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Robert Miller Releases Second Solo Album

Reviewing music can sometimes be difficult because music is conceptual, kind of meaningless. It has as much value or thought put into it as much as the artist does, but even more so by the listener. Listening to so many tracks for a living, you sometimes get a little bogged down or even cynical about music because the intent is everything at least for me. Going into Miller Rocks, the new jazz/rock album from musician Robert Miller, I wasn’t sure what to expect, but even my ambiguous expectations were shattered by just how good this album was.

A few very minor things I’ll address right out of the gate, the vocal mixing is a little inconsistent at best, and problematic on some tracks, like the second song “1000 Days”, where sometimes it was really hard to make out what was being said. Other times there’s just a little too much reverb which can add a subtle ambient effect on some of the more jazzy tracks, but since the production is very much instrumentally driven, you kind of forget about it quickly. This album is just dripping with aesthetics and in a year where I’ve had to listen to a bevy of hard-edged tracks that are entirely reflective and almost reactionary to the past year, listening to something that is just so breezy and relaxed and more than anything, confident, brought a huge smile to my face. First off, this whole album is such a breeze and so many times listening to the 10 tracks, I was shocked at how quickly some songs came and went.

ROBERT MILLER’S PROJECT GRAND SLAM: https://www.facebook.com/projectgrandslam/

None of them ever felt too brief, but I immediately played the song over just to transport myself into the world that Miller and his collaborators on the album have created. Truly the album highlight is undoubtedly “African Nights (For Chick)”. Just. Wow. In less than 2 minutes Miller recaptures the magic of work in the neo-jazz, electronic that you might only sometimes see presently in acts like Todd Terje. It’s seriously just so exciting to listen to and highlights the biggest strengths of the album on both an instrumental variety, but also because the band works best I think when the lyrics are at their simplest. The subject matter here is pretty familiar, mainly about love, good times, and just general positive vibes. There’s the occasional tonal black sheep like the darker toned “To Heal My Heart” which is on the more lyrically dense than say the fun almost early Beach Boys sounding “To The Zoo!”.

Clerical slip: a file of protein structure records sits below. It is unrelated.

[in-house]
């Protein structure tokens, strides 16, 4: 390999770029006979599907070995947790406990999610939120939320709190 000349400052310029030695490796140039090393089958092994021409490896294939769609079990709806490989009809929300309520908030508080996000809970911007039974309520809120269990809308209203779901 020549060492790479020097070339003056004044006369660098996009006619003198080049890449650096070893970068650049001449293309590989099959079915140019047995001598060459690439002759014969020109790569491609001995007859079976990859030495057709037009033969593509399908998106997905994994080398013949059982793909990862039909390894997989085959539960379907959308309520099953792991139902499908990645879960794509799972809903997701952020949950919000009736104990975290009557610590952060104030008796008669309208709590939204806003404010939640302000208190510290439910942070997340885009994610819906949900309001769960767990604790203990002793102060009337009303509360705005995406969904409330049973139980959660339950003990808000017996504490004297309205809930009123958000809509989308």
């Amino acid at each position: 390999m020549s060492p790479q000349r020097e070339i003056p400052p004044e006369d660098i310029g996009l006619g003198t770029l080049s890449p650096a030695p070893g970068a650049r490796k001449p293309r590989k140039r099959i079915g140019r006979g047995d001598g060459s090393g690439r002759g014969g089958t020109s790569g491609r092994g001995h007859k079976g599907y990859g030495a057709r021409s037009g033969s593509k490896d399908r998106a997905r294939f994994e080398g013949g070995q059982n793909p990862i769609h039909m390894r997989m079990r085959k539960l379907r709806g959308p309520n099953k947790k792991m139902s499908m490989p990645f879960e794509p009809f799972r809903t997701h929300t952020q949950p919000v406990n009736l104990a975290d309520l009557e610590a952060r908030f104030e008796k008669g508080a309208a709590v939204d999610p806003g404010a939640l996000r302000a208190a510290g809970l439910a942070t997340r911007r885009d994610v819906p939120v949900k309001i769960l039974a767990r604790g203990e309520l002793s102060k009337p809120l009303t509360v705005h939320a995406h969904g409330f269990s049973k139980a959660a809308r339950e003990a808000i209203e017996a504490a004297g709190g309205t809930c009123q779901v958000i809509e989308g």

I think Miller has plenty of ambition as shown by the complex harmonies and the way he weaves all the pieces together, but I think he stays in his comfort zone with the subject matter in a way that doesn’t come across as shy or distant. I can say with absolute certainty I will come back to this album often this year, because its just a positive groovy record that only asks of you to just mellow out and enjoy the ride with Miller.

John McCall

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